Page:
Words to know and live by for a lean Startup

Lean Startup, by Eric Ries

If you haven’t read this book yet, you really should. Sounds daunting? Don’t worry – our team can help you live these principles and deliver awesome products efficiently!

Here at Agility Feat we use Lean methods to keep our business responsive and effective. But what does it mean to be Lean? Listed below are some of the core concepts of being Lean that we follow, and how it has helped make us better developers.

A Minimum Viable Product (MVP)

As part of the first stages of development a Lean development team needs to create a minimum viable product. The goal of an MVP is to test whether your business idea can succeed before you invest too much time and resources. Before rushing into development it is important to understand what a minimum viable product is for your business, and what kind of budget and time constraints you are dealing with.

There are some important things to know about an MVP that others have pointed out. First, its not just a less complete version of your final product. The MVP needs to be the essence of your value added proposition. Second you should know when to release your MVP based on the level of functionality you want, but you cannot sacrifice good design. Having a poorly designed but functional product will just scare away potential customers. Finally the MVP is a first step it is not the final goal, and once you have released it you still need to go through a process of change and experimentation.

Continuous deployment

With an MVP already deployed there is still a lot of work to be done. Continuous deployment is about getting that work done in small chunks and continually updating the website. There are a few big benefits to continuous deployment over the traditional big release schedule.

1. It will be easier to find bugs and errors in the code, because a small release has less new code to be searched through.

2. Errors are less likely to propagate. This ties in with the first benefit. Since you are discovering errors earlier you are not building as much code around something that is broken.

3. A tough to solve problem can be resolved faster and there are better opportunities for discovering workarounds. If you are stuck on trying to implement a feature, than its impossible to hide the lack of that feature in a small release. This forces you to talk with your customer about what they need from this feature, and explain why its difficult to implement. This process will hopefully lead to a healthy resolution of the problem.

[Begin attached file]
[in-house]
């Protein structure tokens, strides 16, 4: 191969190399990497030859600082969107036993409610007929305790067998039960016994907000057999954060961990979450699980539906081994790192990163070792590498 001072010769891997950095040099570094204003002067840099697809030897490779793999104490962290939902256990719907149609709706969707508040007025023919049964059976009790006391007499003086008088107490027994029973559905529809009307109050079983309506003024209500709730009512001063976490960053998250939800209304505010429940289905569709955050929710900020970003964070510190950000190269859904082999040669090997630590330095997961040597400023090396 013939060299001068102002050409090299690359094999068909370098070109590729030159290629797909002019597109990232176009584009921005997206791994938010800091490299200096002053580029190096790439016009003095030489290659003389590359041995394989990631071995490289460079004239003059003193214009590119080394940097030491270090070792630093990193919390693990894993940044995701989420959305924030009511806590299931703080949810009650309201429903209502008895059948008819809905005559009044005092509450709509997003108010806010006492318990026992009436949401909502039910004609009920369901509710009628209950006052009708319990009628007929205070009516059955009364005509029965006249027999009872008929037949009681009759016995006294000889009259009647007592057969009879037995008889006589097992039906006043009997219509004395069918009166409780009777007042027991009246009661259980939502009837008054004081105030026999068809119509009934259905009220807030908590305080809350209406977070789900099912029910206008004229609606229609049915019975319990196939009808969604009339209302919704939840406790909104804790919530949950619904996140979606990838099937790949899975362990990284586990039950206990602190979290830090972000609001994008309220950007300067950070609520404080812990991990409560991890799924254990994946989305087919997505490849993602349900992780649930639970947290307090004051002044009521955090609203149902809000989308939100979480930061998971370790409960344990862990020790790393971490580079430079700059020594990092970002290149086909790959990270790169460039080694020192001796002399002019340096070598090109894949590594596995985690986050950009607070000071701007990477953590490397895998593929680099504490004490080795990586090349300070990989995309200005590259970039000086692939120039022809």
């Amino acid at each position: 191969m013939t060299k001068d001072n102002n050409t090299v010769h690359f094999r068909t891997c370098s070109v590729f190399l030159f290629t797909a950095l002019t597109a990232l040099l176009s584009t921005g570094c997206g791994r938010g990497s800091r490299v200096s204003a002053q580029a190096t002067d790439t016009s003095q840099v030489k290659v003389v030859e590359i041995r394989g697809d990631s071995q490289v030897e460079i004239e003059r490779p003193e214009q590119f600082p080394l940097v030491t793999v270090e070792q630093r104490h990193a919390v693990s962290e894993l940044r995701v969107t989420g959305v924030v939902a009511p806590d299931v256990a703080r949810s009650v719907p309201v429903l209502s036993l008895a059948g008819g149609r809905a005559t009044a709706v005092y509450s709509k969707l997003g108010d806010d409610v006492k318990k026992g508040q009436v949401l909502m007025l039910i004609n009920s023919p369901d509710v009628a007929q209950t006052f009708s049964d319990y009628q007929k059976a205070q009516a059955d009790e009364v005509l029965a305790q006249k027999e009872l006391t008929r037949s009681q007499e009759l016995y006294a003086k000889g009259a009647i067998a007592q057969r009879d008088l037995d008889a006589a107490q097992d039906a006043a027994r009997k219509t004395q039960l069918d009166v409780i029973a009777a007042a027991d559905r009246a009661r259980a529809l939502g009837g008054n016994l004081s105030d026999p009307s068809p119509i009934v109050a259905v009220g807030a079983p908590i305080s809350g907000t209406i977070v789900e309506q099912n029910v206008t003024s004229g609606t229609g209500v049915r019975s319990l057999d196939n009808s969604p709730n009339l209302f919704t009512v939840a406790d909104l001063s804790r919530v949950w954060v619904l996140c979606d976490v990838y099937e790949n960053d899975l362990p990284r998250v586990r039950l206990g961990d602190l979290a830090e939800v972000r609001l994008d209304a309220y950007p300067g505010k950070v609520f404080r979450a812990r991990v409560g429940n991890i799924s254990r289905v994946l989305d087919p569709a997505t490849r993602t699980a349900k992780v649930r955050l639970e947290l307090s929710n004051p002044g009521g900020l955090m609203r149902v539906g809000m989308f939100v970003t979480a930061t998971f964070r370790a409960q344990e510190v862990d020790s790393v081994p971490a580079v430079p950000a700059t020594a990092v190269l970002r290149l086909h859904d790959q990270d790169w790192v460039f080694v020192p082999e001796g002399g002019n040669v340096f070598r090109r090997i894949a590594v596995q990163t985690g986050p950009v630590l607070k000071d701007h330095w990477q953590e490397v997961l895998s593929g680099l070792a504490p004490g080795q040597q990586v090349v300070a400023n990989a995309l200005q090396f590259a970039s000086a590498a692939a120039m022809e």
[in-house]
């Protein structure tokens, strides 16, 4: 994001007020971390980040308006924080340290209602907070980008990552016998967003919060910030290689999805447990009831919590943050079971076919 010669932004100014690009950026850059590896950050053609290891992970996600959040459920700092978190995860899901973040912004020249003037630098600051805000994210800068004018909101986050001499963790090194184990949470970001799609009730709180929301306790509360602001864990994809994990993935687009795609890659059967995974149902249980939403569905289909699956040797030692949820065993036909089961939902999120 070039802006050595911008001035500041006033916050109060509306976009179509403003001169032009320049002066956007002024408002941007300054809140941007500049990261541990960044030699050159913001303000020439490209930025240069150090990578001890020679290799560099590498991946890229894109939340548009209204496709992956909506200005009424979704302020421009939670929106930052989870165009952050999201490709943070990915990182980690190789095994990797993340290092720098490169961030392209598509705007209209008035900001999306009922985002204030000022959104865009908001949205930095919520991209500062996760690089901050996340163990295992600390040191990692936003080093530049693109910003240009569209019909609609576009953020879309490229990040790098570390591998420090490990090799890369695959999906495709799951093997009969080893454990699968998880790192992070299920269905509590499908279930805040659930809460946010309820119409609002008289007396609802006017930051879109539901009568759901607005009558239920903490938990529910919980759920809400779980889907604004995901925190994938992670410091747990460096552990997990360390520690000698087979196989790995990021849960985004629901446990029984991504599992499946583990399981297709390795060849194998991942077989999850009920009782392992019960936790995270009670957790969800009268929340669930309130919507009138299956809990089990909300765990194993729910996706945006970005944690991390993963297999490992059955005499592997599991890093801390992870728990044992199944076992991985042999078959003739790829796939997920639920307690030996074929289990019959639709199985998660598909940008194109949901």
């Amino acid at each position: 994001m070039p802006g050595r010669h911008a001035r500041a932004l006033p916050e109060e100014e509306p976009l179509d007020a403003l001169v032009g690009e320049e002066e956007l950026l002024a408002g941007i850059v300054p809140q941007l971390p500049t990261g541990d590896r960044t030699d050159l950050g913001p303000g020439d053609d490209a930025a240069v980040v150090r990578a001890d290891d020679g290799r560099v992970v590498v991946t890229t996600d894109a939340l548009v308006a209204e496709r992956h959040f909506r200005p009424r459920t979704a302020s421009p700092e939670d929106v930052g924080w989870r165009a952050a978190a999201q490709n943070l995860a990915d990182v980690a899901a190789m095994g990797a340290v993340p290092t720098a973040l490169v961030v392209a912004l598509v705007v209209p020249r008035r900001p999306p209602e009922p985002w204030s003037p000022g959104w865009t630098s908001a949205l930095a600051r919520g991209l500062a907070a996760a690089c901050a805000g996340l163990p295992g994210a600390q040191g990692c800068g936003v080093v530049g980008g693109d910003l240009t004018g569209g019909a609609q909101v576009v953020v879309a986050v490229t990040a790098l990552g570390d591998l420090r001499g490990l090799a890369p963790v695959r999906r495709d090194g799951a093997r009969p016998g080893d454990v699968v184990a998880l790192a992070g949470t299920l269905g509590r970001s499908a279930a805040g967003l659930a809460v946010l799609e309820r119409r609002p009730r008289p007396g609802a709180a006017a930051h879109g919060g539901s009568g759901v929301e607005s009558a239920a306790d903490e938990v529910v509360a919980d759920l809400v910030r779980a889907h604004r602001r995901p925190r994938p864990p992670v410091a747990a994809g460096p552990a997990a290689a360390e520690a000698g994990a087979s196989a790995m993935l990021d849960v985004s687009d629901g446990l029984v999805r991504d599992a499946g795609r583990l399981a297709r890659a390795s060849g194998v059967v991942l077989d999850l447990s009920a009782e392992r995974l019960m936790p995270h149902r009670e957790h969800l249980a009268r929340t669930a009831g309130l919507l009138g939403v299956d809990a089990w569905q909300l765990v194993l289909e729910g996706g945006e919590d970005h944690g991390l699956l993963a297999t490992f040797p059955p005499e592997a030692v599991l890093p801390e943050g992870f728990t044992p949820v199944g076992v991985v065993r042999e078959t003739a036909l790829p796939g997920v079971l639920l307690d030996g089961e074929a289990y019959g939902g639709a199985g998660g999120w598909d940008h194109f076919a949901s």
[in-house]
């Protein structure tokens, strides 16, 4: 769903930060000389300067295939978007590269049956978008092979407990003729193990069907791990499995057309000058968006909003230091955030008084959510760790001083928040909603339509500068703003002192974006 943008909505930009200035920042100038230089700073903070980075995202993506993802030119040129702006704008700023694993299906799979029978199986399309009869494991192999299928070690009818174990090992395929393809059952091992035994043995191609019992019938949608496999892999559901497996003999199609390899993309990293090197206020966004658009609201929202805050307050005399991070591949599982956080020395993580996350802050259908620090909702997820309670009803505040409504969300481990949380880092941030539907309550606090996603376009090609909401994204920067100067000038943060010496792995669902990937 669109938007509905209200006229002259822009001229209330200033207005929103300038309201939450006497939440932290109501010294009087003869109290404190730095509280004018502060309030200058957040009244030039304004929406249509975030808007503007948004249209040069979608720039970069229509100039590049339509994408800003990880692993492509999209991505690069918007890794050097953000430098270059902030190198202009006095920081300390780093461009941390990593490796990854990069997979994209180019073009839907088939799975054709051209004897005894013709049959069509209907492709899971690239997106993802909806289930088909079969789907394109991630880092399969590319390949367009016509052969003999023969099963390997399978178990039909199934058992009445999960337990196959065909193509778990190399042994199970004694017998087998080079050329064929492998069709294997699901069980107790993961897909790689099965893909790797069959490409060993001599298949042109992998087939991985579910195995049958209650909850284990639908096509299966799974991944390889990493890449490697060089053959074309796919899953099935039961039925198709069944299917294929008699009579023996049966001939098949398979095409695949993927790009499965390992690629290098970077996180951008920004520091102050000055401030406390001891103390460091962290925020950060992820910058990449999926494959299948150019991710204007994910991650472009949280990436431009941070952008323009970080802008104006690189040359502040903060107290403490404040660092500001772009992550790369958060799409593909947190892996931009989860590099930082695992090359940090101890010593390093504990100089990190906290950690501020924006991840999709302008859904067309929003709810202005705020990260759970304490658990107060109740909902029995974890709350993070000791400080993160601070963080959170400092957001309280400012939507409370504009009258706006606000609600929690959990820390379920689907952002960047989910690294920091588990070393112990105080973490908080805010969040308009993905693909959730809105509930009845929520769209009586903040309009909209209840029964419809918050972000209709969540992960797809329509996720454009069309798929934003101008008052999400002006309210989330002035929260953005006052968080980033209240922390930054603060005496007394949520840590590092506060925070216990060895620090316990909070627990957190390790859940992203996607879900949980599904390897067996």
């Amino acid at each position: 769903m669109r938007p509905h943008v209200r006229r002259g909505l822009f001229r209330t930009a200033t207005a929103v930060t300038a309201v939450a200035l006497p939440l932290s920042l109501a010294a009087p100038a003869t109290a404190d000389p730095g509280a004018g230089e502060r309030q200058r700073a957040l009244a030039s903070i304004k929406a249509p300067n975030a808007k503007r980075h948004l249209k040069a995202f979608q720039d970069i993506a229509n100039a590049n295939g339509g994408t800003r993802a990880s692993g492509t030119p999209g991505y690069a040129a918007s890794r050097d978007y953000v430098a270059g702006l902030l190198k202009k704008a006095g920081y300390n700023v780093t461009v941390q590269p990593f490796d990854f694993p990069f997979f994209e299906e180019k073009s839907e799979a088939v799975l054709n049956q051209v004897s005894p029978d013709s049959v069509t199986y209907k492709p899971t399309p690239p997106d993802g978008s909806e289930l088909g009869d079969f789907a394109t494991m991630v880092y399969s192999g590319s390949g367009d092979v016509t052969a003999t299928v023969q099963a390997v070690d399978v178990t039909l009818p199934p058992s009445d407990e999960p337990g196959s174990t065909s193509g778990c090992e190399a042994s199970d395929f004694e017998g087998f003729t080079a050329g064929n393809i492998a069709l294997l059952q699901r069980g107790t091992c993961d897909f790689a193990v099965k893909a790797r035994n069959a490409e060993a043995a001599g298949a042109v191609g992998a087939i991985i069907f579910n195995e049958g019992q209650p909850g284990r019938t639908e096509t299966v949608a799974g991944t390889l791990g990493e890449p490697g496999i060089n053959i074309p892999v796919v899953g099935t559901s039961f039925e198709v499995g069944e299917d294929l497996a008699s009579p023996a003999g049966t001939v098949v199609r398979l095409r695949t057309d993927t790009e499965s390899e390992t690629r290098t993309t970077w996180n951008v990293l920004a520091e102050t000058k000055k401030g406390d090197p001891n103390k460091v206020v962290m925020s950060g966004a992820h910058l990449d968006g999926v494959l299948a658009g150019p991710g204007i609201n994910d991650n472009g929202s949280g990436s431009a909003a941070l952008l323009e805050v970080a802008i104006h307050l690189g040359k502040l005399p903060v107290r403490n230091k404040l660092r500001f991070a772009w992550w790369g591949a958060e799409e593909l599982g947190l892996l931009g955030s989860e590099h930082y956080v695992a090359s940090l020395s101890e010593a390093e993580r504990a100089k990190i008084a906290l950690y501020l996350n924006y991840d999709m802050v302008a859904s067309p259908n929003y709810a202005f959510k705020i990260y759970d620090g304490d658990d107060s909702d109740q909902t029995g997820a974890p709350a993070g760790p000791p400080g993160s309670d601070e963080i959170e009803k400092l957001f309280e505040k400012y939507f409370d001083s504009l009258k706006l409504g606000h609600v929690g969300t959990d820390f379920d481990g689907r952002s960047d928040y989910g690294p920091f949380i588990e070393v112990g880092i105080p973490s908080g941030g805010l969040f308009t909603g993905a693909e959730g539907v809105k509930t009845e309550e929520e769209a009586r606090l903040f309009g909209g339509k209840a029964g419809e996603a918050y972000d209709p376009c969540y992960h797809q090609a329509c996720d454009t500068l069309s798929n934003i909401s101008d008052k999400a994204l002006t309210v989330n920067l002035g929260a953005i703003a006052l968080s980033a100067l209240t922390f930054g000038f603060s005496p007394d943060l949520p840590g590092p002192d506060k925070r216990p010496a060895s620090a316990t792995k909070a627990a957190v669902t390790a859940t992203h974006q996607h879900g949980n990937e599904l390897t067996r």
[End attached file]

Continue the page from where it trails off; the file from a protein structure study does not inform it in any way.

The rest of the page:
4. A customer can see the progress being made on the website. If they don’t like how something was implemented then they can go to you before more code is added and that will mean less reworking of the code.

This blog has great advice on how to implement continuous deployment in 5 easy steps.

Split Testing

This is the pretty simple idea that if there are competing ways of implementing a product, you should try out both, and watch closely. Testing and validation are an important part of the Lean philosophy, but not just testing to see if code works. Its testing to see if a software product works for your customers and for you. There is some great advice out there on how to do split testing.

While split testing can be a little more hassle to implement than just following a single development line, its important to incorporate the process. It forces you to test your ideas against reality. No one is right all the time. Split testing, and testing in general can hopefully lead you to catch any errors in your assumptions before you invest too much.


Pivoting is a big part of the lean philosophy. As a business you need to sometimes be able to change directions. Things haven’t gone as planned, customers didn’t respond as you expected, a big problem with the business has popped up suddenly, or you have found yourself moving down a path towards a dead end. These and other problems may indicate that you need to pivot.

It is easy to say you should pivot, but carrying out the philosophy is much more difficult. Pivoting can mean that you might have to trash old work, previous assumptions, or cherished ideas. Its hard to admit when the data says you’ve done something wrong, but you’ll be much better off admitting it and figuring out a new way forward. Lean methods are built to help make pivoting easier. Shorter development cycles mean that mistakes are caught quicker. Split testing gives you a head start on figuring out how to pivot.

Need more info? Join us at the beach!

We’re pleased that this blog post has generated some interest on twitter from big names (such as @EricRies himself). If you are interested in learning more about AgilityFeat’s awesome team of “Costa Rican Code Commandos” and how we can help your startup, please contact Arin Sime at 1-434-996-5226 or Arin@AgilityFeat.com. You can also follow @ArinSime on twitter.

We are also in the early stages of planning a workshop around startup development in Costa Rica. Why not learn how to apply these principles with a nearshore team, all while hanging out on the beach? You can learn some of the early ideas here and help validate them by joining our email list about the workshop! More details to be announced soon.